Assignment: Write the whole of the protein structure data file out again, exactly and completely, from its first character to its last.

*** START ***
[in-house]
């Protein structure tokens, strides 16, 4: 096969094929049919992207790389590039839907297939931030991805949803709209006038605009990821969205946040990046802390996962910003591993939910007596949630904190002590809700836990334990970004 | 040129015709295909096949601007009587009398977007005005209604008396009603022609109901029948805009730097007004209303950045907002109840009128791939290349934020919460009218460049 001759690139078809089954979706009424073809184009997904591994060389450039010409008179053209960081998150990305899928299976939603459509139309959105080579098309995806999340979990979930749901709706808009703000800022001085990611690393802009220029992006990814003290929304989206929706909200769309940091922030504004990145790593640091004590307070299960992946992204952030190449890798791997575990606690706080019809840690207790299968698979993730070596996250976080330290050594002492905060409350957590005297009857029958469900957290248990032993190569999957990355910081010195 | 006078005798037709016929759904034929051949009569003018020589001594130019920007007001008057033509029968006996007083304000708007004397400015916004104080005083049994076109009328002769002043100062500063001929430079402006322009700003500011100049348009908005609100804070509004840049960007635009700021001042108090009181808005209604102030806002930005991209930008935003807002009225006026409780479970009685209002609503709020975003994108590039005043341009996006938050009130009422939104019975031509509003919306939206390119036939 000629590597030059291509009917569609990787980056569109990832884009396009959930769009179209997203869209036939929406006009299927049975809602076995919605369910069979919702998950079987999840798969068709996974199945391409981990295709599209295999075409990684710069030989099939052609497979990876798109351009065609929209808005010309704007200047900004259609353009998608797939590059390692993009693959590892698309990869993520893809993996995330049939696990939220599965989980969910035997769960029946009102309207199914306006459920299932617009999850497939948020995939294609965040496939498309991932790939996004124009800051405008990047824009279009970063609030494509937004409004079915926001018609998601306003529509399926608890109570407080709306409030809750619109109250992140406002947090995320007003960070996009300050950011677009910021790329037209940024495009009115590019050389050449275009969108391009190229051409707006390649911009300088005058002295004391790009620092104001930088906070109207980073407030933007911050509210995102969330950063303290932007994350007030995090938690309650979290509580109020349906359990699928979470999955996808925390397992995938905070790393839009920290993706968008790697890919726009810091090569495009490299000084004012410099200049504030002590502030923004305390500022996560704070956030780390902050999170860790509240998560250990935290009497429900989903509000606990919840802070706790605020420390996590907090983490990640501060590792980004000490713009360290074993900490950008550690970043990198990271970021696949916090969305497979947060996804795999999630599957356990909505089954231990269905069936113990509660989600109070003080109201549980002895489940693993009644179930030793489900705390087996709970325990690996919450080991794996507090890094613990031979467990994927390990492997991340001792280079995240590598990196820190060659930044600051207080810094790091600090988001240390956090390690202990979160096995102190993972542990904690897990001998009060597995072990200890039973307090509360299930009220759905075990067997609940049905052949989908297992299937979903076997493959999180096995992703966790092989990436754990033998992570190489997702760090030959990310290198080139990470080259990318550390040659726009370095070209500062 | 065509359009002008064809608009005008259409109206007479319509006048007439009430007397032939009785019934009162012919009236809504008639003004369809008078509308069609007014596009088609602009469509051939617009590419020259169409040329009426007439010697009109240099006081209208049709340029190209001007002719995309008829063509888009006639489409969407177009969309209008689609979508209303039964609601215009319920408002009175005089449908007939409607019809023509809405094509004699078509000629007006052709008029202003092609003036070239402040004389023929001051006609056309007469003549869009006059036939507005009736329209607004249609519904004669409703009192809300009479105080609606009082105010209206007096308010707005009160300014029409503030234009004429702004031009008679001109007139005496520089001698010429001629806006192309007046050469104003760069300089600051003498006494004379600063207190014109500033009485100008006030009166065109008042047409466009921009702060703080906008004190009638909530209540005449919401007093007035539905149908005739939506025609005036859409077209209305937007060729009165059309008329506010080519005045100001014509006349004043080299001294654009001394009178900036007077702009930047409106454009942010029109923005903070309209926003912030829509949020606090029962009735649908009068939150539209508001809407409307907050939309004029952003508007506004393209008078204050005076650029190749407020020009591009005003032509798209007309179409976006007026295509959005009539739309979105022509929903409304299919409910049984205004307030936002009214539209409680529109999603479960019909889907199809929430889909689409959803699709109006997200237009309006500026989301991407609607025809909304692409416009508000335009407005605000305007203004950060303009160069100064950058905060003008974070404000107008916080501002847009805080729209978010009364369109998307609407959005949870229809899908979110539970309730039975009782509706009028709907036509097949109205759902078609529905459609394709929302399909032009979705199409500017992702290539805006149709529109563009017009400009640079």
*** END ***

[in-house]
């Protein structure tokens, strides 16, 4: 096969094929049919992207790389590039839907297939931030991805949803709209006038605009990821969205946040990046802390996962910003591993939910007596949630904190002590809700836990334990970004 | 040129015709295909096949601007009587009398977007005005209604008396009603022609109901029948805009730097007004209303950045907002109840009128791939290349934020919460009218460049 001759690139078809089954979706009424073809184009997904591994060389450039010409008179053209960081998150990305899928299976939603459509139309959105080579098309995806999340979990979930749901709706808009703000800022001085990611690393802009220029992006990814003290929304989206929706909200769309940091922030504004990145790593640091004590307070299960992946992204952030190449890798791997575990606690706080019809840690207790299968698979993730070596996250976080330290050594002492905060409350957590005297009857029958469900957290248990032993190569999957990355910081010195 | 006078005798037709016929759904034929051949009569003018020589001594130019920007007001008057033509029968006996007083304000708007004397400015916004104080005083049994076109009328002769002043100062500063001929430079402006322009700003500011100049348009908005609100804070509004840049960007635009700021001042108090009181808005209604102030806002930005991209930008935003807002009225006026409780479970009685209002609503709020975003994108590039005043341009996006938050009130009422939104019975031509509003919306939206390119036939 000629590597030059291509009917569609990787980056569109990832884009396009959930769009179209997203869209036939929406006009299927049975809602076995919605369910069979919702998950079987999840798969068709996974199945391409981990295709599209295999075409990684710069030989099939052609497979990876798109351009065609929209808005010309704007200047900004259609353009998608797939590059390692993009693959590892698309990869993520893809993996995330049939696990939220599965989980969910035997769960029946009102309207199914306006459920299932617009999850497939948020995939294609965040496939498309991932790939996004124009800051405008990047824009279009970063609030494509937004409004079915926001018609998601306003529509399926608890109570407080709306409030809750619109109250992140406002947090995320007003960070996009300050950011677009910021790329037209940024495009009115590019050389050449275009969108391009190229051409707006390649911009300088005058002295004391790009620092104001930088906070109207980073407030933007911050509210995102969330950063303290932007994350007030995090938690309650979290509580109020349906359990699928979470999955996808925390397992995938905070790393839009920290993706968008790697890919726009810091090569495009490299000084004012410099200049504030002590502030923004305390500022996560704070956030780390902050999170860790509240998560250990935290009497429900989903509000606990919840802070706790605020420390996590907090983490990640501060590792980004000490713009360290074993900490950008550690970043990198990271970021696949916090969305497979947060996804795999999630599957356990909505089954231990269905069936113990509660989600109070003080109201549980002895489940693993009644179930030793489900705390087996709970325990690996919450080991794996507090890094613990031979467990994927390990492997991340001792280079995240590598990196820190060659930044600051207080810094790091600090988001240390956090390690202990979160096995102190993972542990904690897990001998009060597995072990200890039973307090509360299930009220759905075990067997609940049905052949989908297992299937979903076997493959999180096995992703966790092989990436754990033998992570190489997702760090030959990310290198080139990470080259990318550390040659726009370095070209500062 | 065509359009002008064809608009005008259409109206007479319509006048007439009430007397032939009785019934009162012919009236809504008639003004369809008078509308069609007014596009088609602009469509051939617009590419020259169409040329009426007439010697009109240099006081209208049709340029190209001007002719995309008829063509888009006639489409969407177009969309209008689609979508209303039964609601215009319920408002009175005089449908007939409607019809023509809405094509004699078509000629007006052709008029202003092609003036070239402040004389023929001051006609056309007469003549869009006059036939507005009736329209607004249609519904004669409703009192809300009479105080609606009082105010209206007096308010707005009160300014029409503030234009004429702004031009008679001109007139005496520089001698010429001629806006192309007046050469104003760069300089600051003498006494004379600063207190014109500033009485100008006030009166065109008042047409466009921009702060703080906008004190009638909530209540005449919401007093007035539905149908005739939506025609005036859409077209209305937007060729009165059309008329506010080519005045100001014509006349004043080299001294654009001394009178900036007077702009930047409106454009942010029109923005903070309209926003912030829509949020606090029962009735649908009068939150539209508001809407409307907050939309004029952003508007506004393209008078204050005076650029190749407020020009591009005003032509798209007309179409976006007026295509959005009539739309979105022509929903409304299919409910049984205004307030936002009214539209409680529109999603479960019909889907199809929430889909689409959803699709109006997200237009309006500026989301991407609607025809909304692409416009508000335009407005605000305007203004950060303009160069100064950058905060003008974070404000107008916080501002847009805080729209978010009364369109998307609407959005949870229809899908979110539970309730039975009782509706009028709907036509097949109205759902078609529905459609394709929302399909032009979705199409500017992702290539805006149709529109563009017009400009640079």